Cliff: The whole tradition of trying to make the last possible painting thrived when I was a kid; but that tradition is dead now. Nobody today would have such pretensions. Instead we have other pretensions. One of them involves making work that marks itself off as being professional art through various semiotic devices. Museum scale is one way to do this – a big painting asserts itself as serious art. Another way to mark oneself as being professional – like a professional soldier who shoots when commanded – is to use a conceptual art strategy to make the work. If one of my paintings is shown singly somewhere, it could easily look as if any number of artists could have made it – I find that amusing. It is not as if I refuse to make huge scale paintings in order to prove that a small painting can be taken seriously – I do not to get anxious if someone does not grasp the bigger project, which involves hundreds of paintings the same size, but instead dismisses the painting as being too small. I have enough distance on my work to realize, however, that insiders do not confuse my painting with, say, outsider-art because they can easily see the system and the sensibility in it.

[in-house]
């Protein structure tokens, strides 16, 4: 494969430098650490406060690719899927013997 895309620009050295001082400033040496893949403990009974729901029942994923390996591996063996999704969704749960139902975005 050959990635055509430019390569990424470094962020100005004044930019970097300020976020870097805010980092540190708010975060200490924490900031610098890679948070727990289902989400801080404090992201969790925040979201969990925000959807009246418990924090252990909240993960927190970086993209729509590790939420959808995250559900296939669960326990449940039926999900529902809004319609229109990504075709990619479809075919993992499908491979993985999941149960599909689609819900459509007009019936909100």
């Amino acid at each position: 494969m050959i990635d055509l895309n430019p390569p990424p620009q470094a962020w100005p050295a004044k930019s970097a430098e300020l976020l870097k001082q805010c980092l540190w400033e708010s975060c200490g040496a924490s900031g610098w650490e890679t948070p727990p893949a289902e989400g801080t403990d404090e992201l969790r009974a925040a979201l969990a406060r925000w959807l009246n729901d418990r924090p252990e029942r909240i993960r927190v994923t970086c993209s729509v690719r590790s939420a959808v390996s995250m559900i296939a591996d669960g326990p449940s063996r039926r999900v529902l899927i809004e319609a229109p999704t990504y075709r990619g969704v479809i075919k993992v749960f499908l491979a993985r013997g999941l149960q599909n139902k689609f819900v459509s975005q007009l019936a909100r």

You say the image is back, but you know and I know [C magazine's p.26 begins here:] that the image never left.

Ray: Do the images in your painting matter?

Cliff: The images that matter for me lately are ones that I create myself without appropriating material or even using models. When I was at NSCAD the idea that you might want to make everything up in a representational painting was considered by many to be a waste of time – inefficient. Why not borrow an image from mass culture or from another artist instead? There are so many.